Many of us have been conducting our worship services online for the past six weeks or so. We are looking forward to the time that we can once again gather together on Sunday mornings. Before that happens, it is helpful for us to consider what we can learn from this experience. What can we learn from the Coronavirus?
What is the Church?
We usually think of ministry as something that happens in the church buildings. For many people, the most important ministry event of the week is the Sunday worship service. That’s why many churches keep records and report their Sunday attendance numbers. But the first century church did not own any buildings. They met primarily in homes. They usually did not have a big meeting on Sunday morning.
Sometimes I hear people talk about the church building as "God’s house." That language is sometimes used in the OT to describe the temple, but in the NT it is never used of a building. The NT teaches that God dwells in the "spiritual house" made up of believers as "living stones" (1 Pet. 2:4-5). The current situation in which we can’t meet in the church building on Sundays is a great opportunity to reset our thinking to a more biblical understanding of the church.
What does it look like to be the church during this time when our church buildings are closed?
The building is closed, but the church is open!
What really matters?
During stay at home orders in many parts of the world we have needed to decide which businesses should be closed and which are essential and must remain open. It has forced us to decide what is really most important. We have discovered that groceries are essential but haircuts are not. We can categorize everything as essential, important, or optional.
What about our spiritual lives and our church ministry? How would you categorize each activity in those areas? By using our technology we can gather online for Sunday worship, fellowship meetings, and prayer meetings. Of course all our personal spiritual practices can continue as before. There may be some ministry activities that are non-essential that we can suspend during this time.
The Apostle Paul had a clear perspective on what was most essential. When he was in prison awaiting his trial and possible execution, he rejoiced that the gospel was becoming more widely known through his imprisonment (Phil. 1:12-13). He struggled to decide whether he would rather be acquitted and release, or executed. He believed that it would be far better to die and be with Christ, but for the sake of the Philippians and others he hoped he would be spared (Phil. 1:21-24). Clearly for Paul the gospel was absolutely central to his life.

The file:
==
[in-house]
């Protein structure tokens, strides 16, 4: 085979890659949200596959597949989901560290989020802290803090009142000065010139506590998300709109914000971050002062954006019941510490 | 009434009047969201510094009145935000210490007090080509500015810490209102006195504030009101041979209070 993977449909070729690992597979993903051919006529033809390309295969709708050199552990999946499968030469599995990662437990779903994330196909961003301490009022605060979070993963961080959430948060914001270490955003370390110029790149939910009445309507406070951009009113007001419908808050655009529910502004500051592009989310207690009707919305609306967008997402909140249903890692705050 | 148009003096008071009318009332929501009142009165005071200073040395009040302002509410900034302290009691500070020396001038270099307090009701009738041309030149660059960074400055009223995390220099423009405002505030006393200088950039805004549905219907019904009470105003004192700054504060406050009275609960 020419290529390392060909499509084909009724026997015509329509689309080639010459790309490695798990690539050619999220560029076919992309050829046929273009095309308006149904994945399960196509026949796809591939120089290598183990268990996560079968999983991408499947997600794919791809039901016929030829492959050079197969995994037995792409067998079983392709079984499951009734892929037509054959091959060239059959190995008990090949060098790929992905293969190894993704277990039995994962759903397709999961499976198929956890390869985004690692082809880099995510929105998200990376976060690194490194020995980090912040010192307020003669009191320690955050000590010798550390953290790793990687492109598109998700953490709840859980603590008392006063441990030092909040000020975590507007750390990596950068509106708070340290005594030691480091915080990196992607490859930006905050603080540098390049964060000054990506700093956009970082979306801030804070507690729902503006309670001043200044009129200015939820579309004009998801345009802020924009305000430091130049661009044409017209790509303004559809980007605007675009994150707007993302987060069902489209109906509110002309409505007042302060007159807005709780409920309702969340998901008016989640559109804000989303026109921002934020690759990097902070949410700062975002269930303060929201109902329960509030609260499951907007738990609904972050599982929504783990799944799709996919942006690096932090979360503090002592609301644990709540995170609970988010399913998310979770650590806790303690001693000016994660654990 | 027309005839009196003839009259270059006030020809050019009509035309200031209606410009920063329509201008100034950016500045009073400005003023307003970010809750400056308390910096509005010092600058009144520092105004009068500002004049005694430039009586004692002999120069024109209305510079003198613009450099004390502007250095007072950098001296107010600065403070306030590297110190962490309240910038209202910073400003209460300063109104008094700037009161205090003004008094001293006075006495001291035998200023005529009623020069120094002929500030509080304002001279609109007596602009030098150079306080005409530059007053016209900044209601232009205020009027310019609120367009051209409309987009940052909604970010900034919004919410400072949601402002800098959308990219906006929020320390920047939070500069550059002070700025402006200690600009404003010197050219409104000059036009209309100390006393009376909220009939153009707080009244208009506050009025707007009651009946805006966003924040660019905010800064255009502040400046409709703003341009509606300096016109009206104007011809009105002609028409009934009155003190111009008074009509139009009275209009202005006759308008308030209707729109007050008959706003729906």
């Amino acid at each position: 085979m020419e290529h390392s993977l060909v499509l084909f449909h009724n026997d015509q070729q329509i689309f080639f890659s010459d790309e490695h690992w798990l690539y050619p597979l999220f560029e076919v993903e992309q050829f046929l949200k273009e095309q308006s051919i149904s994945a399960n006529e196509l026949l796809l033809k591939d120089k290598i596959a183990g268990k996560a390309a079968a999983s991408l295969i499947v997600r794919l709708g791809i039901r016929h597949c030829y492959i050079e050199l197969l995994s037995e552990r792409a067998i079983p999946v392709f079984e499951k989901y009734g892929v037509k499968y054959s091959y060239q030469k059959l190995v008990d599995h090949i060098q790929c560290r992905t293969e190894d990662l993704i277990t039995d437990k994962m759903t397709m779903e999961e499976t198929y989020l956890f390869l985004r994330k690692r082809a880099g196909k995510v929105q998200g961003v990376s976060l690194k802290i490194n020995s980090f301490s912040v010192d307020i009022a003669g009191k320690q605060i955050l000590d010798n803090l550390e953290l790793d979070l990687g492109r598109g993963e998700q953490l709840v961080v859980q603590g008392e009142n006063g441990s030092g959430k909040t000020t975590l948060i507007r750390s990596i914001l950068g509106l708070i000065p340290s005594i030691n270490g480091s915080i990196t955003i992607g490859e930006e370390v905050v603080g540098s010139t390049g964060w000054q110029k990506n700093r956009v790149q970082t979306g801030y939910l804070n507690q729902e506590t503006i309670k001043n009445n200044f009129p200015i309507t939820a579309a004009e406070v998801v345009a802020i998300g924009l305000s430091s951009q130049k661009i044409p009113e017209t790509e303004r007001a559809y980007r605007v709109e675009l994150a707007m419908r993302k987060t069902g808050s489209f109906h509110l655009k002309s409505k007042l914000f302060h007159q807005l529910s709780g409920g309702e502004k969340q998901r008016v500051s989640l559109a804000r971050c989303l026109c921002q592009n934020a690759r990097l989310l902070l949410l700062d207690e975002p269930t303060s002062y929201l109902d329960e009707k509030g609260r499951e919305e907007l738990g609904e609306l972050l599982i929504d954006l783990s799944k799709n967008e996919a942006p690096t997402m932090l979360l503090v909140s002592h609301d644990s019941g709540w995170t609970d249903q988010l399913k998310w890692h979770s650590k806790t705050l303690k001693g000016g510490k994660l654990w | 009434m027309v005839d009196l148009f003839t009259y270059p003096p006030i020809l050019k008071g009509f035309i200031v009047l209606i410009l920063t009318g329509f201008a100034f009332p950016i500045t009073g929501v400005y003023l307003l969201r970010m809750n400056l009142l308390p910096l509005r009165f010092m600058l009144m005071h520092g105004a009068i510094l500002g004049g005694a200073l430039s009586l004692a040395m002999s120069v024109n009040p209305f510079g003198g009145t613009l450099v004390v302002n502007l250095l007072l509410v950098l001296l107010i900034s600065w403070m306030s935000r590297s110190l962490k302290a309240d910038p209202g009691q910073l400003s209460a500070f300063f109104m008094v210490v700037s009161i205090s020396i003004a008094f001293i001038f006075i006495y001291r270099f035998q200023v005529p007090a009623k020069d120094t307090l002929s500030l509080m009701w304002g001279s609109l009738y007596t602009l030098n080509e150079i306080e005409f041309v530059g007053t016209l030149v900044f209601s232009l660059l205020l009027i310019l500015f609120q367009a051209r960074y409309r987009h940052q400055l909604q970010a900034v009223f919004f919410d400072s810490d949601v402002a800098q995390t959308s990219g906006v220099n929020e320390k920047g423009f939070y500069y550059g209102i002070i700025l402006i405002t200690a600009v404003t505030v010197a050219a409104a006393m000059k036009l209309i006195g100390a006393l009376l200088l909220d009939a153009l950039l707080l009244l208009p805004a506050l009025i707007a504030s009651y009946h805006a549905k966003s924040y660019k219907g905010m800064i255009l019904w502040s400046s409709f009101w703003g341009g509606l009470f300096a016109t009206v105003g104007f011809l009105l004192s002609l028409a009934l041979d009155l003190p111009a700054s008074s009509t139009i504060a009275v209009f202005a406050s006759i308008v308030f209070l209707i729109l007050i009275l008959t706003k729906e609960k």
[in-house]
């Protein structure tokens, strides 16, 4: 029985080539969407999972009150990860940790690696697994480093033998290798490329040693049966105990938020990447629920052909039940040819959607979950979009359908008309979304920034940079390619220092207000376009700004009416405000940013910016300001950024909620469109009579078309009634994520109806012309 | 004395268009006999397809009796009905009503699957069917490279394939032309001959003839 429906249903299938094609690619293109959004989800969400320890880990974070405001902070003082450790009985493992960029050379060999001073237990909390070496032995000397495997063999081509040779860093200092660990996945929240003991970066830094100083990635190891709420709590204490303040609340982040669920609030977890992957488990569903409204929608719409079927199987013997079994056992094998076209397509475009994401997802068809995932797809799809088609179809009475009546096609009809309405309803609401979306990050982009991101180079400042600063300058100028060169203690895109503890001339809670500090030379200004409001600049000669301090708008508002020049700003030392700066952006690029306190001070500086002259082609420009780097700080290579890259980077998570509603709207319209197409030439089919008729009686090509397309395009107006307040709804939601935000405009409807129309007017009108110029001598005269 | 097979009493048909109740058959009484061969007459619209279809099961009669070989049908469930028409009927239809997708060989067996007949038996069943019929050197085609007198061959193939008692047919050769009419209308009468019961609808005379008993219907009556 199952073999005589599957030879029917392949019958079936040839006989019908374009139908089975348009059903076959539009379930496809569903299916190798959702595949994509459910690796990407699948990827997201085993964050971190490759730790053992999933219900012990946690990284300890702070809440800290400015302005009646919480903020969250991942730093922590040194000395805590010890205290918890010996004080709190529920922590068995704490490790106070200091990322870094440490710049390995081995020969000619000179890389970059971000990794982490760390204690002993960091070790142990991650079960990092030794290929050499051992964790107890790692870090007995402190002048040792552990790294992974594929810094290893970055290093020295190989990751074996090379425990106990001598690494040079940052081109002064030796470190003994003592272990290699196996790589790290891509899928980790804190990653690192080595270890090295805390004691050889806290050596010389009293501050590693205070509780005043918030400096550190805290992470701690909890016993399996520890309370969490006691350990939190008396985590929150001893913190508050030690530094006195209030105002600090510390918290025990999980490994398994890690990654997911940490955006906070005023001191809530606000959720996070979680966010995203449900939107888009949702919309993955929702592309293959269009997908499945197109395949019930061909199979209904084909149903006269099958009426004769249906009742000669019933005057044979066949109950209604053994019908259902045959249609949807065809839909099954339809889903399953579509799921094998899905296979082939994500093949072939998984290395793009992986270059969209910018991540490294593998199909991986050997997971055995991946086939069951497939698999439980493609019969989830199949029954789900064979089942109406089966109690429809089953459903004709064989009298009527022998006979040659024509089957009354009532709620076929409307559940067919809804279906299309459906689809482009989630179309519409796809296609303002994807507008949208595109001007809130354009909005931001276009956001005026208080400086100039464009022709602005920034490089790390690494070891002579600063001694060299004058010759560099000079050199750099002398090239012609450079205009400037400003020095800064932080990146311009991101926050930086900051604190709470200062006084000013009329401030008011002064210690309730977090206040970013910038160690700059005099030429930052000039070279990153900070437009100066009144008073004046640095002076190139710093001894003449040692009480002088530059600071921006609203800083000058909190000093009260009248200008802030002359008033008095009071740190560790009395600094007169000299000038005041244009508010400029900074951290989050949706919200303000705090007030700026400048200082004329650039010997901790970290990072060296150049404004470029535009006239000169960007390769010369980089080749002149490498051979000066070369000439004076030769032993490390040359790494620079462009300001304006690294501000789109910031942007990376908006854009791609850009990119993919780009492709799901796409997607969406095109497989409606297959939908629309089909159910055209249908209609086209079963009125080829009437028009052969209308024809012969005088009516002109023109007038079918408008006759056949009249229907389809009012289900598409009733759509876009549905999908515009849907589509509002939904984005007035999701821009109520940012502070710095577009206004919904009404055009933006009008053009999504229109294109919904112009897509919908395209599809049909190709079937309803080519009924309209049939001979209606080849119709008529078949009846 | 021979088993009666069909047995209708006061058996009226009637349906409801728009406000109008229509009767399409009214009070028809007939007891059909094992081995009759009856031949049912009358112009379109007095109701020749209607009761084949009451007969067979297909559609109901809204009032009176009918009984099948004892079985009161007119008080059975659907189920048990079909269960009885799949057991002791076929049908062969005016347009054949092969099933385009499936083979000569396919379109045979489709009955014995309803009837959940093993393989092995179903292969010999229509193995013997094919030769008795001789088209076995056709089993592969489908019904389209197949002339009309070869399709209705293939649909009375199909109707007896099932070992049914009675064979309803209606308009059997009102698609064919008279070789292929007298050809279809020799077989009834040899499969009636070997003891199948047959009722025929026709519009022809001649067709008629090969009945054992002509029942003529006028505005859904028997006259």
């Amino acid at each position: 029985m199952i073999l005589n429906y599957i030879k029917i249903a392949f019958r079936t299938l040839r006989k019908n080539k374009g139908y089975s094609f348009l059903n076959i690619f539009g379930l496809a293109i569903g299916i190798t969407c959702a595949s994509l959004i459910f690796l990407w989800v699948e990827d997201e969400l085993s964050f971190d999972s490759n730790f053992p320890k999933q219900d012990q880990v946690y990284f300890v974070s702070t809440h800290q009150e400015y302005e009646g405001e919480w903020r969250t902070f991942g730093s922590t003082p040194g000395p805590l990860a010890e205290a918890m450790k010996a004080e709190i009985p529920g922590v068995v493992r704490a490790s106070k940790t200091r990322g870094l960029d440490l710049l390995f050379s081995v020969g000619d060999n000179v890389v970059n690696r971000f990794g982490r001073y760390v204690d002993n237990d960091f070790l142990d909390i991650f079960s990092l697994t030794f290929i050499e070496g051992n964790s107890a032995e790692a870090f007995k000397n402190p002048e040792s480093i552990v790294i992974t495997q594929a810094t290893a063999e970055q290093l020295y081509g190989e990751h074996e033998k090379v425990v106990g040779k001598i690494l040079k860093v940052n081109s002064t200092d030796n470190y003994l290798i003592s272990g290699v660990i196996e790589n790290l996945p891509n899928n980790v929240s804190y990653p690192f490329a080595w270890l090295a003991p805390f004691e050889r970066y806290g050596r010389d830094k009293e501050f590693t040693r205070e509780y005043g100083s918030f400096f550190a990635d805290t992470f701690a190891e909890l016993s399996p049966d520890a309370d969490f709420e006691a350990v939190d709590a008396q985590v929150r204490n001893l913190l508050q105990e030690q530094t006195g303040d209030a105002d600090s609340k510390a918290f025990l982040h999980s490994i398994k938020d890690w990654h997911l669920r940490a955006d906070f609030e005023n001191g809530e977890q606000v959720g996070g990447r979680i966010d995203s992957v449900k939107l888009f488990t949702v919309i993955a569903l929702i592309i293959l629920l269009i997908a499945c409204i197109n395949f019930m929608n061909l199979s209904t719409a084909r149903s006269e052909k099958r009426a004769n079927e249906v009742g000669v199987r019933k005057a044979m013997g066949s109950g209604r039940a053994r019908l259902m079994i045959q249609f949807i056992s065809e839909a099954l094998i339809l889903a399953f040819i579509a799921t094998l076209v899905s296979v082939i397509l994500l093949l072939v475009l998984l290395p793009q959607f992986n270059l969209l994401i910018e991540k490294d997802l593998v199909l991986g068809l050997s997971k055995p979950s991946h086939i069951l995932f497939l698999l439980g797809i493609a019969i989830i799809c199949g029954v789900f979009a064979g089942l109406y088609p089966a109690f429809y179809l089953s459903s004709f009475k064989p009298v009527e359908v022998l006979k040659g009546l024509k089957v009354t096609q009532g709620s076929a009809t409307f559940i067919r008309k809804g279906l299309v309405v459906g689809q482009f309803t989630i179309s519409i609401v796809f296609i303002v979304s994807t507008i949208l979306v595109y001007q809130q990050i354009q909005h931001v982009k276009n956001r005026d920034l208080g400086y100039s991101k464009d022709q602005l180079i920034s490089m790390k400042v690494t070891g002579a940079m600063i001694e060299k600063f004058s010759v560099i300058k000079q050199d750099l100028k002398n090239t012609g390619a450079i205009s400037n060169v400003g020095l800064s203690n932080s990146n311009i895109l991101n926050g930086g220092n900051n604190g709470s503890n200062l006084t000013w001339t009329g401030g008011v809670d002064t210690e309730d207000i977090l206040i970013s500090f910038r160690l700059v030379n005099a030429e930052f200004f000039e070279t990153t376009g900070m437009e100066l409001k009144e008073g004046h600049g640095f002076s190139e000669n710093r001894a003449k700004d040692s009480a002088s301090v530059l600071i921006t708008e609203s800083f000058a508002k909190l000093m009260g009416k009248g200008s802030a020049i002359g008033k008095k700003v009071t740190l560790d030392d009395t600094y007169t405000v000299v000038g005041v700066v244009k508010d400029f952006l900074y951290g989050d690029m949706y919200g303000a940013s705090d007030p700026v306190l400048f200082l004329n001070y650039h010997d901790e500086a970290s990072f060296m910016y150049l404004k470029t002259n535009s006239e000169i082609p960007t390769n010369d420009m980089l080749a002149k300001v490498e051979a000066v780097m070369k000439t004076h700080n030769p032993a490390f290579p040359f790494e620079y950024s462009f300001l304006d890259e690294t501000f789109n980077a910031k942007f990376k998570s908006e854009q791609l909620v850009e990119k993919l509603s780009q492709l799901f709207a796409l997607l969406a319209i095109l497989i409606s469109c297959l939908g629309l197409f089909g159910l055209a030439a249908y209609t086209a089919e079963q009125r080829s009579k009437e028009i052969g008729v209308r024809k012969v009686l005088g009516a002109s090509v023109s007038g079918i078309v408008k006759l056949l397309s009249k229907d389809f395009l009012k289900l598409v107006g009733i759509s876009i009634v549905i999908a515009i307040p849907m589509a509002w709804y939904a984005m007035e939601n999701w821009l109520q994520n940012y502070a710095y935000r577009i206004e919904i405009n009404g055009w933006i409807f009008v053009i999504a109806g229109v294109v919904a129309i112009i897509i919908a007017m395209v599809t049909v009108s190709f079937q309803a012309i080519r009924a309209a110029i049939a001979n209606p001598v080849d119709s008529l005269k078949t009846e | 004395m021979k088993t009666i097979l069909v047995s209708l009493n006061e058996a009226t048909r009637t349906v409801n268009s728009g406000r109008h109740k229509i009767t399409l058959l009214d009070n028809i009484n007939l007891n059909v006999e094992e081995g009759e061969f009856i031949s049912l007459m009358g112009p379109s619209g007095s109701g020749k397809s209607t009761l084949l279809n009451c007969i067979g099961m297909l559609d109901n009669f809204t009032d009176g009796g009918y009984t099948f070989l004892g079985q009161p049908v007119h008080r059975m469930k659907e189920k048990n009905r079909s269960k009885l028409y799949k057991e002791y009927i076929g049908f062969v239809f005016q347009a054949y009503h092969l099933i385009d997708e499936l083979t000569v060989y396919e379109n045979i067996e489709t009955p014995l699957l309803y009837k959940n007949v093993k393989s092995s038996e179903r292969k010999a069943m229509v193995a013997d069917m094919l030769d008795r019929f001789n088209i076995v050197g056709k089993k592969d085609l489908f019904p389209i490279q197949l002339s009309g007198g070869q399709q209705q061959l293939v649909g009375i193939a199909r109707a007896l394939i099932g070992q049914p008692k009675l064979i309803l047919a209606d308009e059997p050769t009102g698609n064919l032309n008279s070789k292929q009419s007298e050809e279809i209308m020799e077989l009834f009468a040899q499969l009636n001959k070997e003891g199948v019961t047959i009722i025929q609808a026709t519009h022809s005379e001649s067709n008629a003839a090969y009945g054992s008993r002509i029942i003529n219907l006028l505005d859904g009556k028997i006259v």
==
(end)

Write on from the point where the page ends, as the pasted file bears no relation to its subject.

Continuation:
This is a great opportunity to reset our priorities. What is truly essential? What is optional?
How can we adapt?
We have all needed to make many adjustments to our daily activities. Many of us wear masks in the grocery store and stand six feet apart in the checkout line. People are learning to cut their own hair at home. Business owners are looking for ways to shift their business models to fit the new pattern. Many more employees are working from home. Restaurants have shifted to take out service. Everyone is trying to figure out how to adjust.
People throughout history have needed to adapt to major social changes. In Acts 18:1-4 we read about Aquila and Priscilla, who were forced to leave Rome when the emperor ordered all the Jews to leave town. Think for a moment about how their lives must have changed. They were small business owners who made tents. When they were forced out of Rome, they had to leave their business and customer base behind. In Corinth they needed to relaunch their business, find new suppliers, and attract new customers. When Paul arrived they became business partners. When he left about 18 months later they went with him to share the gospel in Ephesus (Acts 18:18-19). After a short visit, Paul left them there to continue the ministry. Once again they needed to relaunch their tent making business because that is how they supported themselves.
How do we need to adapt at this time in our churches and our ministry? How can we not simply survive, but thrive in our current situation?
What is the "New Normal"?
We are anxious for everything to return to normal, but we hear people talking about the "new normal." Restrictions will be eased gradually, and even when we can return to gathering on Sunday mornings things will still be different. Social distancing, masks, and sanitizing will be a part of our lives for months to come.
There has been speculation about whether some of the changes we have made will become permanent. Will more people be working from home? Will large events be less popular? Will businesses that have shifted their business model retain some of those changes post-pandemic?
What about the church? What will be our "new normal"? If our goal is to go back to exactly the same way things were before, we will have wasted a valuable opportunity. What is God saying to his people through this challenging time? How might we shift our spiritual lives and our ministry to be more vibrant, more resourceful, and more effective than before? How can we move into greater depth in our relationship with God? What non-essential things should we leave behind, and what essential things should we embrace with renewed passion? Let’s not pass up this opportunity for a spiritual reset and renewal.
This post is a summary of a message that I shared with my church on 5/3/20. If you want to see more you can watch the Sunday worship video.